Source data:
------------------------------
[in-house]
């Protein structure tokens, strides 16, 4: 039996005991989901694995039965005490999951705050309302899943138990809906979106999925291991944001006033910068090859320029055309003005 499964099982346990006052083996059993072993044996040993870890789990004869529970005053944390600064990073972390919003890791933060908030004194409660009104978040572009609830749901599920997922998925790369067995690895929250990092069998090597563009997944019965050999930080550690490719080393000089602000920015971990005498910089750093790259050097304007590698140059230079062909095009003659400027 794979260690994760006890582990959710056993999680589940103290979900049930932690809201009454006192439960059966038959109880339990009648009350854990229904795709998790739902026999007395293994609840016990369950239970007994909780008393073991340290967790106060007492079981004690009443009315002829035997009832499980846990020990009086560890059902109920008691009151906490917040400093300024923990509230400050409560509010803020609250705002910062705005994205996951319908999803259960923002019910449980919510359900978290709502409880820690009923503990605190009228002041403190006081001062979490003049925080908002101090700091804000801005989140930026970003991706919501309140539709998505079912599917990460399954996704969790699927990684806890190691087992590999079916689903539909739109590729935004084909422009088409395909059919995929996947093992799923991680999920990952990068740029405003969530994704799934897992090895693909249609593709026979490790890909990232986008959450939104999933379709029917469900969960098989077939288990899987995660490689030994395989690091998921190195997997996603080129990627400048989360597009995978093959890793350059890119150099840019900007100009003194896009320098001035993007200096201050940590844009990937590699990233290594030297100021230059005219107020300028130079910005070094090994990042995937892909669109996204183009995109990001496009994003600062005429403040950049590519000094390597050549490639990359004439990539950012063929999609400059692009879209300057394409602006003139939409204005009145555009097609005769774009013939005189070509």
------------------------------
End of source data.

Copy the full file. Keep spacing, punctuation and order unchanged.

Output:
[in-house]
């Protein structure tokens, strides 16, 4: 039996005991989901694995039965005490999951705050309302899943138990809906979106999925291991944001006033910068090859320029055309003005 499964099982346990006052083996059993072993044996040993870890789990004869529970005053944390600064990073972390919003890791933060908030004194409660009104978040572009609830749901599920997922998925790369067995690895929250990092069998090597563009997944019965050999930080550690490719080393000089602000920015971990005498910089750093790259050097304007590698140059230079062909095009003659400027 794979260690994760006890582990959710056993999680589940103290979900049930932690809201009454006192439960059966038959109880339990009648009350854990229904795709998790739902026999007395293994609840016990369950239970007994909780008393073991340290967790106060007492079981004690009443009315002829035997009832499980846990020990009086560890059902109920008691009151906490917040400093300024923990509230400050409560509010803020609250705002910062705005994205996951319908999803259960923002019910449980919510359900978290709502409880820690009923503990605190009228002041403190006081001062979490003049925080908002101090700091804000801005989140930026970003991706919501309140539709998505079912599917990460399954996704969790699927990684806890190691087992590999079916689903539909739109590729935004084909422009088409395909059919995929996947093992799923991680999920990952990068740029405003969530994704799934897992090895693909249609593709026979490790890909990232986008959450939104999933379709029917469900969960098989077939288990899987995660490689030994395989690091998921190195997997996603080129990627400048989360597009995978093959890793350059890119150099840019900007100009003194896009320098001035993007200096201050940590844009990937590699990233290594030297100021230059005219107020300028130079910005070094090994990042995937892909669109996204183009995109990001496009994003600062005429403040950049590519000094390597050549490639990359004439990539950012063929999609400059692009879209300057394409602006003139939409204005009145555009097609005769774009013939005189070509």